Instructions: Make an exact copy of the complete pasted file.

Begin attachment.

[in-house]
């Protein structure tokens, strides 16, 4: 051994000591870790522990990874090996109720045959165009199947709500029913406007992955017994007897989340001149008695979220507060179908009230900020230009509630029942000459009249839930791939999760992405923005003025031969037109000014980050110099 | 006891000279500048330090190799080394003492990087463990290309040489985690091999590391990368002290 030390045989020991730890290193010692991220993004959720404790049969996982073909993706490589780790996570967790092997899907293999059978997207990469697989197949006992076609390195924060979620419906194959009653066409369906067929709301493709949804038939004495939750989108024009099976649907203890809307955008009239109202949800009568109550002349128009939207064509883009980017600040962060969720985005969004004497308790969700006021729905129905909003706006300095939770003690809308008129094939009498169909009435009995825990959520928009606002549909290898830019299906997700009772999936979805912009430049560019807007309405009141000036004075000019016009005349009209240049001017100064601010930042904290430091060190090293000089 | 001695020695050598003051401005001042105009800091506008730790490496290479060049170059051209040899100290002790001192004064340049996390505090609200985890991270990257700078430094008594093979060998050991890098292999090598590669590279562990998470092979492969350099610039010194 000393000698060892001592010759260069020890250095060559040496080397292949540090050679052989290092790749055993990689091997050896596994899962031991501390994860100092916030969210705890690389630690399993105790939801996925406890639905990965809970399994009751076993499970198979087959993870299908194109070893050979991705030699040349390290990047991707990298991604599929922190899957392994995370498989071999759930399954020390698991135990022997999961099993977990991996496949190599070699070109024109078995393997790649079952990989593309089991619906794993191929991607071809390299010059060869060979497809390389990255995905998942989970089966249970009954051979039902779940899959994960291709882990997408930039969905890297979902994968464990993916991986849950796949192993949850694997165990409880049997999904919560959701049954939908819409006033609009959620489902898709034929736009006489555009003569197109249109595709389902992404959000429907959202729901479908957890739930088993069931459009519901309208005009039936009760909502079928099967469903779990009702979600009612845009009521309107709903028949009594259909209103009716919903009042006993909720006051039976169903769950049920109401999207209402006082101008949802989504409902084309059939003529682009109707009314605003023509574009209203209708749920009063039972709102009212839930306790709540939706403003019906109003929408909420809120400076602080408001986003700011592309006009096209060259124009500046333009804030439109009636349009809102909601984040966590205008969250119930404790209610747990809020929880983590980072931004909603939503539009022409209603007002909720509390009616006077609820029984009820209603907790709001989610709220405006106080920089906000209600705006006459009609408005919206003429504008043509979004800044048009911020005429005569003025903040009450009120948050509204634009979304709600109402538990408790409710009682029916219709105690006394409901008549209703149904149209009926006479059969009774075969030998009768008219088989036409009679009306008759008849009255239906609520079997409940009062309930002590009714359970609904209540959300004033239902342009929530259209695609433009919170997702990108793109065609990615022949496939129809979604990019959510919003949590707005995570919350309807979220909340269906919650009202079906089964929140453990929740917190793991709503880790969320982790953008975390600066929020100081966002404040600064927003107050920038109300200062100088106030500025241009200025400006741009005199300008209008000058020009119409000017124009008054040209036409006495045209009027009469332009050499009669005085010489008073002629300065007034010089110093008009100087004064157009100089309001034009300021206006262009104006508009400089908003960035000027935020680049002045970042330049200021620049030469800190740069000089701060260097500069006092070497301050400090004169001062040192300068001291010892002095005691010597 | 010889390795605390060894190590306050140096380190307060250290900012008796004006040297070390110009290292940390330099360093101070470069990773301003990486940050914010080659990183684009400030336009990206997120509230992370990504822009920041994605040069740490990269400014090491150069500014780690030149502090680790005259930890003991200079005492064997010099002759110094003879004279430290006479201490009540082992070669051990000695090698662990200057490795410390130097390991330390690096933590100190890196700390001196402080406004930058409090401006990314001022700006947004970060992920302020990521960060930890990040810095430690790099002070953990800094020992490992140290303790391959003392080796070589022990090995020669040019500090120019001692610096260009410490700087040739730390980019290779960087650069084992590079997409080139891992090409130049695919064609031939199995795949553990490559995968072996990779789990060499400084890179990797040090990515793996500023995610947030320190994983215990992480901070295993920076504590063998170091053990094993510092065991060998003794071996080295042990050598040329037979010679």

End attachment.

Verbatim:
[in-house]
């Protein structure tokens, strides 16, 4: 051994000591870790522990990874090996109720045959165009199947709500029913406007992955017994007897989340001149008695979220507060179908009230900020230009509630029942000459009249839930791939999760992405923005003025031969037109000014980050110099 | 006891000279500048330090190799080394003492990087463990290309040489985690091999590391990368002290 030390045989020991730890290193010692991220993004959720404790049969996982073909993706490589780790996570967790092997899907293999059978997207990469697989197949006992076609390195924060979620419906194959009653066409369906067929709301493709949804038939004495939750989108024009099976649907203890809307955008009239109202949800009568109550002349128009939207064509883009980017600040962060969720985005969004004497308790969700006021729905129905909003706006300095939770003690809308008129094939009498169909009435009995825990959520928009606002549909290898830019299906997700009772999936979805912009430049560019807007309405009141000036004075000019016009005349009209240049001017100064601010930042904290430091060190090293000089 | 001695020695050598003051401005001042105009800091506008730790490496290479060049170059051209040899100290002790001192004064340049996390505090609200985890991270990257700078430094008594093979060998050991890098292999090598590669590279562990998470092979492969350099610039010194 000393000698060892001592010759260069020890250095060559040496080397292949540090050679052989290092790749055993990689091997050896596994899962031991501390994860100092916030969210705890690389630690399993105790939801996925406890639905990965809970399994009751076993499970198979087959993870299908194109070893050979991705030699040349390290990047991707990298991604599929922190899957392994995370498989071999759930399954020390698991135990022997999961099993977990991996496949190599070699070109024109078995393997790649079952990989593309089991619906794993191929991607071809390299010059060869060979497809390389990255995905998942989970089966249970009954051979039902779940899959994960291709882990997408930039969905890297979902994968464990993916991986849950796949192993949850694997165990409880049997999904919560959701049954939908819409006033609009959620489902898709034929736009006489555009003569197109249109595709389902992404959000429907959202729901479908957890739930088993069931459009519901309208005009039936009760909502079928099967469903779990009702979600009612845009009521309107709903028949009594259909209103009716919903009042006993909720006051039976169903769950049920109401999207209402006082101008949802989504409902084309059939003529682009109707009314605003023509574009209203209708749920009063039972709102009212839930306790709540939706403003019906109003929408909420809120400076602080408001986003700011592309006009096209060259124009500046333009804030439109009636349009809102909601984040966590205008969250119930404790209610747990809020929880983590980072931004909603939503539009022409209603007002909720509390009616006077609820029984009820209603907790709001989610709220405006106080920089906000209600705006006459009609408005919206003429504008043509979004800044048009911020005429005569003025903040009450009120948050509204634009979304709600109402538990408790409710009682029916219709105690006394409901008549209703149904149209009926006479059969009774075969030998009768008219088989036409009679009306008759008849009255239906609520079997409940009062309930002590009714359970609904209540959300004033239902342009929530259209695609433009919170997702990108793109065609990615022949496939129809979604990019959510919003949590707005995570919350309807979220909340269906919650009202079906089964929140453990929740917190793991709503880790969320982790953008975390600066929020100081966002404040600064927003107050920038109300200062100088106030500025241009200025400006741009005199300008209008000058020009119409000017124009008054040209036409006495045209009027009469332009050499009669005085010489008073002629300065007034010089110093008009100087004064157009100089309001034009300021206006262009104006508009400089908003960035000027935020680049002045970042330049200021620049030469800190740069000089701060260097500069006092070497301050400090004169001062040192300068001291010892002095005691010597 | 010889390795605390060894190590306050140096380190307060250290900012008796004006040297070390110009290292940390330099360093101070470069990773301003990486940050914010080659990183684009400030336009990206997120509230992370990504822009920041994605040069740490990269400014090491150069500014780690030149502090680790005259930890003991200079005492064997010099002759110094003879004279430290006479201490009540082992070669051990000695090698662990200057490795410390130097390991330390690096933590100190890196700390001196402080406004930058409090401006990314001022700006947004970060992920302020990521960060930890990040810095430690790099002070953990800094020992490992140290303790391959003392080796070589022990090995020669040019500090120019001692610096260009410490700087040739730390980019290779960087650069084992590079997409080139891992090409130049695919064609031939199995795949553990490559995968072996990779789990060499400084890179990797040090990515793996500023995610947030320190994983215990992480901070295993920076504590063998170091053990094993510092065991060998003794071996080295042990050598040329037979010679």